Wednesday, October 1, 2008
Rollin' with the punches
Our five member kayak crew just returned from DLW II (Damn Long Weekend, Year 2) at Voyageurs National Park. This time of year the weather can do anything it wants to up on the Canadian border and this time it certainly did. We spent one day basking on our own little piece of the Canadian Shield, some of the oldest rocks in the world, in shorts and tank tops. The very next day we were all checking to see if we had just one more layer in a dry bag somewhere. Paddlers need to roll with the punches in regard to changing fall weather. They also need to do the same sometimes when it comes to portages.
As many of you know, portaging a kayak, especially a loaded kayak, is a very bad idea indeed. I won't go into all the things that are so very wrong with the kayak portage concept but suffice to say I only paddle in areas where there is big water and no chance of having to unload, carry, and reload my boat more than once a day. Therefore it was with some amazement that I found myself trudging up a 40 rod portage trail last Sunday with a Valley Aquanaut in my left hand and a Valley Q boat in my right. I'm still trying to figure out how this came about but I'm inclined to blame faulty group dynamics and peer group pressure.
There were five people in our group which, had it been a democratic election, precluded a tie. I'm not dead certain how we moved from paddling to the beast of burden mode but I'm leaning toward placing the blame squarely on BjornDahlieOfMahtomedi. He and the IrishPirate had procured and roasted some cacao nuts and had been eating them all day. It reminded me of the stories of South American natives chewing cocoa leaves to stay awake longer and mask fatigue. Their euphoric, drug assisted attitude persuaded me that lugging the unloaded boats would be a walk in the park and when the VoiceOfReason and BessemerConvivialist paddled up it was kind of a done deal. I guess I figured what the heck, its only 40 rods. A rod, for those who don't know, is 16.5 feet, almost exactly 5 meters. One thought on why this archaic measurement has been maintained to measure canoe portages is because its about the same as a canoe length. Bjorn and I picked up the boats and headed up the trail. The women would start the other three boats up the trail and we would come back to help and report on short length and ease of the trail. When we got to the other end of the portage however, I looked out at the scene and thought, "We are soooo screwed!". Instead of a nice beach that came right up to the trail there was 100 yards of cattail swamp before hitting open water. I knew from duck hunting experiences that this would be a stinking, boot sucking, slow, and torturous slog if it was even possible. A quick scout confirmed beaver trails (you plop down an extra foot deep in the water when you encounter them), muck, and a treacherous floating bog area, densely matted grasses and muck with water underneath. It feels like when you were a kid walking or jumping on your bed, nice and springy, except if a foot goes through a person is crotch deep and getting back out becomes very problematic. There would be no paddling here and, being a coward at heart, I suggested that Bjorn head back to break the 'good news' to the ladies. Apparently they had just crested the highest point of the portage and were not amused. It seems that this 'portage' was really a snowmobile trail and that the swamp is no problem when it's frozen solid.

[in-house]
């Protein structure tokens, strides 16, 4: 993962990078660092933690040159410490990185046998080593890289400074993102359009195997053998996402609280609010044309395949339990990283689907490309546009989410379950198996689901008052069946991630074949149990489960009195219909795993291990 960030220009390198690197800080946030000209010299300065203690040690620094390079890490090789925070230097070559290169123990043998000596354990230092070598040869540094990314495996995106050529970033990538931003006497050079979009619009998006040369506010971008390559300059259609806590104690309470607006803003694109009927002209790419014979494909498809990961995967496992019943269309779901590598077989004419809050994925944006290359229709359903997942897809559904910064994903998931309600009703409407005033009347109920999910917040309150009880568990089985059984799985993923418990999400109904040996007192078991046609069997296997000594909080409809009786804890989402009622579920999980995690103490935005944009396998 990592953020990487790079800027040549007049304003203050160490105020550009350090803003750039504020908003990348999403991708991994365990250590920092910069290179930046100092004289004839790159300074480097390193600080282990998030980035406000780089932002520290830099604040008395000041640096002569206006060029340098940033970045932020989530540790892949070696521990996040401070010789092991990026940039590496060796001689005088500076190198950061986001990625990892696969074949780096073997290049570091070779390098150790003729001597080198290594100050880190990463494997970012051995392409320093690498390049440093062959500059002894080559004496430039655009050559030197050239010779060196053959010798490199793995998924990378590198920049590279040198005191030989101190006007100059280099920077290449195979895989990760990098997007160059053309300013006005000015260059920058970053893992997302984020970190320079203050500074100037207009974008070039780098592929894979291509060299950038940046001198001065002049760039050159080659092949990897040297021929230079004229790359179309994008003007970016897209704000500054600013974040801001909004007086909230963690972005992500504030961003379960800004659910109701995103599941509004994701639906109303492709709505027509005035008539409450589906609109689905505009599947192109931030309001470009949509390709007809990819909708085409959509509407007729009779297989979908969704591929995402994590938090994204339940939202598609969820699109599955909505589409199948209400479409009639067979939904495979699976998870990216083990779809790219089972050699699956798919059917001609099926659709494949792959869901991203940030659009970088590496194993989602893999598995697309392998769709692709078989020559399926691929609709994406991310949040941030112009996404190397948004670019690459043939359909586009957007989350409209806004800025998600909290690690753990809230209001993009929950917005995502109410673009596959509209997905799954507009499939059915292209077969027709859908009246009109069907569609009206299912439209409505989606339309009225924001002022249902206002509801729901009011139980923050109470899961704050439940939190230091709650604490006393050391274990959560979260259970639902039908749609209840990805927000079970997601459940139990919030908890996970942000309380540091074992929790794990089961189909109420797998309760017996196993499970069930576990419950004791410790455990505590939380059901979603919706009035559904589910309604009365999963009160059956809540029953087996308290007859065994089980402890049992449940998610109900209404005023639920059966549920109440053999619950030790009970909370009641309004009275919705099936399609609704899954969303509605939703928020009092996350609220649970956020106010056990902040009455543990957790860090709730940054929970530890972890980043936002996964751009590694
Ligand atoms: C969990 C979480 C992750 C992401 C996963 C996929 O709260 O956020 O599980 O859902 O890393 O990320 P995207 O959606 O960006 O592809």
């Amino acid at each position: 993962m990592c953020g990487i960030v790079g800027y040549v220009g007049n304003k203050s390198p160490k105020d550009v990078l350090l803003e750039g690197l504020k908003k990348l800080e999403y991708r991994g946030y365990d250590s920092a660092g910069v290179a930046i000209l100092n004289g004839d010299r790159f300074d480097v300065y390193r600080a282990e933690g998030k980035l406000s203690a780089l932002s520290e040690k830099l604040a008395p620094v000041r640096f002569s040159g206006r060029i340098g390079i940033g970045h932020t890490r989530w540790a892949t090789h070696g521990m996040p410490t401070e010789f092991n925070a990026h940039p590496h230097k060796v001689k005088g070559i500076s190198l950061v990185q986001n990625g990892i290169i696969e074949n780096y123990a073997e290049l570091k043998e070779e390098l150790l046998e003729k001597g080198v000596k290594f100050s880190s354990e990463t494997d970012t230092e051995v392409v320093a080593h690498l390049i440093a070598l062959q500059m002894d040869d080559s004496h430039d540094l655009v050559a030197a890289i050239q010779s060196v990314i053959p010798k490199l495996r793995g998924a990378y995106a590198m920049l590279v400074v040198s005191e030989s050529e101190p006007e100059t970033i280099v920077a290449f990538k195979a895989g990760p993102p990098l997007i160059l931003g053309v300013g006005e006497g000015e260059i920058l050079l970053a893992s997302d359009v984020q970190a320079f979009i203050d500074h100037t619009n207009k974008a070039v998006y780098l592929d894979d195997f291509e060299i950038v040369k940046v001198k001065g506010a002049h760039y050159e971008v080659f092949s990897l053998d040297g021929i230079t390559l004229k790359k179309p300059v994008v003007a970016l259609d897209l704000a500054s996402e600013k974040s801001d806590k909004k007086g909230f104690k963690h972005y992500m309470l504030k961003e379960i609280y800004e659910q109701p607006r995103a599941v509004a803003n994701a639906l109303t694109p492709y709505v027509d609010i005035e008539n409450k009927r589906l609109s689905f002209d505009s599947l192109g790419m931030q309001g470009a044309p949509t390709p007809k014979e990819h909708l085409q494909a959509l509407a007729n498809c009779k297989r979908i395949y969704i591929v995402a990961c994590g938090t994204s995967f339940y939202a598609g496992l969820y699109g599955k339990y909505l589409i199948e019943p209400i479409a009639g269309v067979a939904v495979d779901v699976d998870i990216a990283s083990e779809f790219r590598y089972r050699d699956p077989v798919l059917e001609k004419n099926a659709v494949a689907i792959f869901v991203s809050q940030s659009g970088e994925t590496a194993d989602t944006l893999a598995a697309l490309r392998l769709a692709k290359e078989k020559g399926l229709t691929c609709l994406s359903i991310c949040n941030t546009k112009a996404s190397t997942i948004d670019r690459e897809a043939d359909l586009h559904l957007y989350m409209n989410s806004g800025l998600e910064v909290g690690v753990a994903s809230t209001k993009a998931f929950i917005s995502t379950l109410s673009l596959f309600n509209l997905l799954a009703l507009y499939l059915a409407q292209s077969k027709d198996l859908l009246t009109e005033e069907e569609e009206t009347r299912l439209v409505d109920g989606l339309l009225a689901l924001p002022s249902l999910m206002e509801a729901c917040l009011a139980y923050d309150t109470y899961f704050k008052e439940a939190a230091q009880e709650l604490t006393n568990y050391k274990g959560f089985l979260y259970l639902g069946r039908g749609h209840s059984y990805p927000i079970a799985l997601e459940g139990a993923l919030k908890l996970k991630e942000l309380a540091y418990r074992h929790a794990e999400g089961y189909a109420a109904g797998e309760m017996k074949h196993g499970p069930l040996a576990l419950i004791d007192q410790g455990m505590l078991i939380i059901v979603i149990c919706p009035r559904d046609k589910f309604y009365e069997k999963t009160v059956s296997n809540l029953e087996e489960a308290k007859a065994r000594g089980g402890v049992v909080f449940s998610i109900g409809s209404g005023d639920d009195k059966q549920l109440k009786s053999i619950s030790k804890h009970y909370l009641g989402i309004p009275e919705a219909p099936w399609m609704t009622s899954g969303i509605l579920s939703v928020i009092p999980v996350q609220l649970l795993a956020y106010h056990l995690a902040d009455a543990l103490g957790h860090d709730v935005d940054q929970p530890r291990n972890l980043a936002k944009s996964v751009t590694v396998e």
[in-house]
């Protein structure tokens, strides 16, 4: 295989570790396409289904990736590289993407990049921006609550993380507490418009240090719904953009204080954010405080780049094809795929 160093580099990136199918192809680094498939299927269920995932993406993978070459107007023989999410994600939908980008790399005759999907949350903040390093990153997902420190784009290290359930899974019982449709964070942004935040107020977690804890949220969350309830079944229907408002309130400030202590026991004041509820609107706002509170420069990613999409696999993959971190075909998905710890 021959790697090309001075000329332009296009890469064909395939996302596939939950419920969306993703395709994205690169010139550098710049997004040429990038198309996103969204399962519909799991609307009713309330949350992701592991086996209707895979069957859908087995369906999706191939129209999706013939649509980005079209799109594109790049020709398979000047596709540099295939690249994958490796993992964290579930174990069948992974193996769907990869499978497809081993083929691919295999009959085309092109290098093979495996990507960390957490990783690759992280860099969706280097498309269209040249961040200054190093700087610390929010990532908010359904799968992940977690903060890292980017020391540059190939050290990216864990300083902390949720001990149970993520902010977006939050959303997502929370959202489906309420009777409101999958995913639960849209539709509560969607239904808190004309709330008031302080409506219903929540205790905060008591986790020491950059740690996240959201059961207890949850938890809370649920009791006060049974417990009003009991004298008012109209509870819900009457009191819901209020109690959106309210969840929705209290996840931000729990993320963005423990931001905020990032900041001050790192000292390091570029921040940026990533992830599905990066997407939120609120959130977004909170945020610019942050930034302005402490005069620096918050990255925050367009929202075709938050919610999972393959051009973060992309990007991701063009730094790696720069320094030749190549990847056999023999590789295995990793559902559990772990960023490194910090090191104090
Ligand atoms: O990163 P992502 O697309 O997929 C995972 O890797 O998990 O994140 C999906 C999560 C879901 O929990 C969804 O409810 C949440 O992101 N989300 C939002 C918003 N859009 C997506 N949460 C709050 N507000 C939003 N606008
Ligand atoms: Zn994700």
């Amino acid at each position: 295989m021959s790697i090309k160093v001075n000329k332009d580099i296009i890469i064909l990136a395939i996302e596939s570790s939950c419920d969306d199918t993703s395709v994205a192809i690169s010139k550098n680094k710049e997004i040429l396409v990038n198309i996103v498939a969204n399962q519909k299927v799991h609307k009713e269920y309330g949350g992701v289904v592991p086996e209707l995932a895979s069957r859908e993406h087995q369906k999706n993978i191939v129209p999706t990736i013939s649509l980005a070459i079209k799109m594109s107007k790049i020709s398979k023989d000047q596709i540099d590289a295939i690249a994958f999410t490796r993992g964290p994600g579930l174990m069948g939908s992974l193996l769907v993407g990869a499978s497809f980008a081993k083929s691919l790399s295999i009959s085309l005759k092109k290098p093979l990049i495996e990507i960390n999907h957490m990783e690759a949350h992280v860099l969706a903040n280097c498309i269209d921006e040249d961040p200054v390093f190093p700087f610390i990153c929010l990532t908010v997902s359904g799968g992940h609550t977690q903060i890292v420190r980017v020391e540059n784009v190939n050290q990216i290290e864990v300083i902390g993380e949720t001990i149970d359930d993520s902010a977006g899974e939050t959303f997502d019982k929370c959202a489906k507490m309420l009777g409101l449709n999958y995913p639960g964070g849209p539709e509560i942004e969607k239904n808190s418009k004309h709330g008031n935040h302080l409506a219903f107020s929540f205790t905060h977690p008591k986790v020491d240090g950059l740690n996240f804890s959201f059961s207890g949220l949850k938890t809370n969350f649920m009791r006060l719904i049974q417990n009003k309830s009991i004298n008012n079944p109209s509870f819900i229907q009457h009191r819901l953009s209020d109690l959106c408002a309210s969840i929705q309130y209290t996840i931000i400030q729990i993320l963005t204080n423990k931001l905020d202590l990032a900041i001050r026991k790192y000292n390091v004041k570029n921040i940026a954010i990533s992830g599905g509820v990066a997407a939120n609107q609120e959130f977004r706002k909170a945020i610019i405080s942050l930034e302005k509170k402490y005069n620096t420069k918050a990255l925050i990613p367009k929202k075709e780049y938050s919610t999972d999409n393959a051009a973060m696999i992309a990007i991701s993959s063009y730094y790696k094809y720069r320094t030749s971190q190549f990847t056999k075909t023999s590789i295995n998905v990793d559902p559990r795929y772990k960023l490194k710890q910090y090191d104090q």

It was a slow and quiet trudge back. I calculated later that this portage, had it been successful, would have cut off a whopping 2.5 miles of paddling, roughly 40 minutes at a leisurely pace. Since that was about what it took to lug the boats 400 meters it would have been kind of at a push unless you factored in the sore shoulders, hyperextended arms, and surly paddling companions that resulted from this unwelcome hike. The BC was particularly ornery but got over it like the rest of us when we returned to camp and its supply of relaxing adult beverages and ibuprofen. I make it a point to never say never but I'm thinking that my kayak portaging experiences may have ended on Sand Point Lake last Sunday. I am sure my companions would agree.